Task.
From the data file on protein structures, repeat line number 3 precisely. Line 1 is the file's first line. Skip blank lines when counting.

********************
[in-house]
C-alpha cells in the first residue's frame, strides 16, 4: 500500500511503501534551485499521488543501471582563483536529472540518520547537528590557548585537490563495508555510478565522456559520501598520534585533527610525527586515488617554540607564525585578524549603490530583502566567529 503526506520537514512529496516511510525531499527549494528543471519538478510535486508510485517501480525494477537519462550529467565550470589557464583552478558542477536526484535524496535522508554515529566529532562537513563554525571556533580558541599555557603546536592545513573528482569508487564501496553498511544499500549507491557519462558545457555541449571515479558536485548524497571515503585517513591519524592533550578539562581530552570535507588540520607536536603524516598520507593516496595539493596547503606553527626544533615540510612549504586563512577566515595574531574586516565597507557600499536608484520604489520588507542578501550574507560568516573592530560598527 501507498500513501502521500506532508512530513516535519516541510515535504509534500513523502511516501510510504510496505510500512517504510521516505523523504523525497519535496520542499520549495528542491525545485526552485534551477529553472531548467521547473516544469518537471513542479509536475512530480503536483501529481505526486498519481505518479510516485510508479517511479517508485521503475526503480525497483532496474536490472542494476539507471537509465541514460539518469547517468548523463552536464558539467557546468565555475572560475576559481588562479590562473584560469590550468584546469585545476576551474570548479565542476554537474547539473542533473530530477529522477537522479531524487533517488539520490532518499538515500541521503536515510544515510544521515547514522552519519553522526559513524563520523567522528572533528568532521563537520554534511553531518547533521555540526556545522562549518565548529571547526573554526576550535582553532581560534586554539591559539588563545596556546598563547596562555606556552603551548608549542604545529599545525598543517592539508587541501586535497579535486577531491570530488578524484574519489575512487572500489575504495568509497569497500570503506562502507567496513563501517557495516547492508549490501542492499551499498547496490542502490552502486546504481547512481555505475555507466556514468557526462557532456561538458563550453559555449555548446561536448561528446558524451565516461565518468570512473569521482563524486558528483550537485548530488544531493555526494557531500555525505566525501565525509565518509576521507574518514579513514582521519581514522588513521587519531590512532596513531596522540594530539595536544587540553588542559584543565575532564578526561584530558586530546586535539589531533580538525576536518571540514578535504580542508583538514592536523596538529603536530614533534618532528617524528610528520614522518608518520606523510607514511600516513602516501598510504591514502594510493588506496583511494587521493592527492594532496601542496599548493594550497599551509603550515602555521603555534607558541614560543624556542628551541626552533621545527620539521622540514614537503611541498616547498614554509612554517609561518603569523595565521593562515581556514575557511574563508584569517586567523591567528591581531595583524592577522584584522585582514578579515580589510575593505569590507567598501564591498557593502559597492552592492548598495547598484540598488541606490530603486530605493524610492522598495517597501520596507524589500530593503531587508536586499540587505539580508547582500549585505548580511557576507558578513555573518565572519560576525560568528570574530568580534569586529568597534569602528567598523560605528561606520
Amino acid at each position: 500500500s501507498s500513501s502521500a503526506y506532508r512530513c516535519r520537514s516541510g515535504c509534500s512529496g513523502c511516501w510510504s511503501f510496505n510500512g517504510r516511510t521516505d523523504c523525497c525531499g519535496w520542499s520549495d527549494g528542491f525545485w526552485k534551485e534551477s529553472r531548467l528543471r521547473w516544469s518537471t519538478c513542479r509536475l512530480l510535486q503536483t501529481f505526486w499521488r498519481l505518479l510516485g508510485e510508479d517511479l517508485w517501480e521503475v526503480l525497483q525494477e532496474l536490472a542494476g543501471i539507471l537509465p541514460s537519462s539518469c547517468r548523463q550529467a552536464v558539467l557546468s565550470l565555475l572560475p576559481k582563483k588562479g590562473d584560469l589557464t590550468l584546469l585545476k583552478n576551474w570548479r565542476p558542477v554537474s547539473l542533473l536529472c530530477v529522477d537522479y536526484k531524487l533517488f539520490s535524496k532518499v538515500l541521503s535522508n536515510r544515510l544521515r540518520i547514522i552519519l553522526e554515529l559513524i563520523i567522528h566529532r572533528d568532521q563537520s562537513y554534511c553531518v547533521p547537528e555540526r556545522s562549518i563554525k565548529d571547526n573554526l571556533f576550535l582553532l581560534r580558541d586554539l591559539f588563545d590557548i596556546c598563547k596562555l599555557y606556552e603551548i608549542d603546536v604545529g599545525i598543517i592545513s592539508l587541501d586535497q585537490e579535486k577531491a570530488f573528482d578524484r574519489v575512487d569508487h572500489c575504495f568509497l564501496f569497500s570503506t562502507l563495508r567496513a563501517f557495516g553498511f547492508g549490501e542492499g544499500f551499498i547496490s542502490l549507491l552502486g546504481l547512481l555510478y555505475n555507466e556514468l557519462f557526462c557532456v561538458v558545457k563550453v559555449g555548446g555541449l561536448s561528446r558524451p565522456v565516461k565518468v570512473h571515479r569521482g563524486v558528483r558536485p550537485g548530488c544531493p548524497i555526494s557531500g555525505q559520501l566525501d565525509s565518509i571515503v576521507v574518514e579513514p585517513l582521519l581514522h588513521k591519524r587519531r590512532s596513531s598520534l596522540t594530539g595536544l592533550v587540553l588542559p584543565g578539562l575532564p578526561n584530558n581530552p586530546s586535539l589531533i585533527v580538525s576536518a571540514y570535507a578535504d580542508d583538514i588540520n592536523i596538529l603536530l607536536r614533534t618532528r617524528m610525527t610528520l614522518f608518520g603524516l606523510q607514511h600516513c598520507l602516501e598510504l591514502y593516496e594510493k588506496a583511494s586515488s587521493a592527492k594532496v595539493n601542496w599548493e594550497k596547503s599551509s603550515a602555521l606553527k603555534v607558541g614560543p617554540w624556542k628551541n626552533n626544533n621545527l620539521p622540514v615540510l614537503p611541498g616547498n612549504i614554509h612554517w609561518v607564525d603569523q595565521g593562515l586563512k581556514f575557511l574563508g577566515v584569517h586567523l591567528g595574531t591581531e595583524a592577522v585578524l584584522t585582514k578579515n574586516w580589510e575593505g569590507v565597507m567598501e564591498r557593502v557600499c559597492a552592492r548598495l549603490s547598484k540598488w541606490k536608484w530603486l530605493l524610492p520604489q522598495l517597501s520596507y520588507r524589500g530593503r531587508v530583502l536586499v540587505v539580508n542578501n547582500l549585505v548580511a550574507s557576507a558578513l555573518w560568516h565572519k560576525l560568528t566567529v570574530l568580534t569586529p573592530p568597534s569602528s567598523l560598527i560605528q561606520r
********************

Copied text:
Amino acid at each position: 500500500s501507498s500513501s502521500a503526506y506532508r512530513c516535519r520537514s516541510g515535504c509534500s512529496g513523502c511516501w510510504s511503501f510496505n510500512g517504510r516511510t521516505d523523504c523525497c525531499g519535496w520542499s520549495d527549494g528542491f525545485w526552485k534551485e534551477s529553472r531548467l528543471r521547473w516544469s518537471t519538478c513542479r509536475l512530480l510535486q503536483t501529481f505526486w499521488r498519481l505518479l510516485g508510485e510508479d517511479l517508485w517501480e521503475v526503480l525497483q525494477e532496474l536490472a542494476g543501471i539507471l537509465p541514460s537519462s539518469c547517468r548523463q550529467a552536464v558539467l557546468s565550470l565555475l572560475p576559481k582563483k588562479g590562473d584560469l589557464t590550468l584546469l585545476k583552478n576551474w570548479r565542476p558542477v554537474s547539473l542533473l536529472c530530477v529522477d537522479y536526484k531524487l533517488f539520490s535524496k532518499v538515500l541521503s535522508n536515510r544515510l544521515r540518520i547514522i552519519l553522526e554515529l559513524i563520523i567522528h566529532r572533528d568532521q563537520s562537513y554534511c553531518v547533521p547537528e555540526r556545522s562549518i563554525k565548529d571547526n573554526l571556533f576550535l582553532l581560534r580558541d586554539l591559539f588563545d590557548i596556546c598563547k596562555l599555557y606556552e603551548i608549542d603546536v604545529g599545525i598543517i592545513s592539508l587541501d586535497q585537490e579535486k577531491a570530488f573528482d578524484r574519489v575512487d569508487h572500489c575504495f568509497l564501496f569497500s570503506t562502507l563495508r567496513a563501517f557495516g553498511f547492508g549490501e542492499g544499500f551499498i547496490s542502490l549507491l552502486g546504481l547512481l555510478y555505475n555507466e556514468l557519462f557526462c557532456v561538458v558545457k563550453v559555449g555548446g555541449l561536448s561528446r558524451p565522456v565516461k565518468v570512473h571515479r569521482g563524486v558528483r558536485p550537485g548530488c544531493p548524497i555526494s557531500g555525505q559520501l566525501d565525509s565518509i571515503v576521507v574518514e579513514p585517513l582521519l581514522h588513521k591519524r587519531r590512532s596513531s598520534l596522540t594530539g595536544l592533550v587540553l588542559p584543565g578539562l575532564p578526561n584530558n581530552p586530546s586535539l589531533i585533527v580538525s576536518a571540514y570535507a578535504d580542508d583538514i588540520n592536523i596538529l603536530l607536536r614533534t618532528r617524528m610525527t610528520l614522518f608518520g603524516l606523510q607514511h600516513c598520507l602516501e598510504l591514502y593516496e594510493k588506496a583511494s586515488s587521493a592527492k594532496v595539493n601542496w599548493e594550497k596547503s599551509s603550515a602555521l606553527k603555534v607558541g614560543p617554540w624556542k628551541n626552533n626544533n621545527l620539521p622540514v615540510l614537503p611541498g616547498n612549504i614554509h612554517w609561518v607564525d603569523q595565521g593562515l586563512k581556514f575557511l574563508g577566515v584569517h586567523l591567528g595574531t591581531e595583524a592577522v585578524l584584522t585582514k578579515n574586516w580589510e575593505g569590507v565597507m567598501e564591498r557593502v557600499c559597492a552592492r548598495l549603490s547598484k540598488w541606490k536608484w530603486l530605493l524610492p520604489q522598495l517597501s520596507y520588507r524589500g530593503r531587508v530583502l536586499v540587505v539580508n542578501n547582500l549585505v548580511a550574507s557576507a558578513l555573518w560568516h565572519k560576525l560568528t566567529v570574530l568580534t569586529p573592530p568597534s569602528s567598523l560598527i560605528q561606520r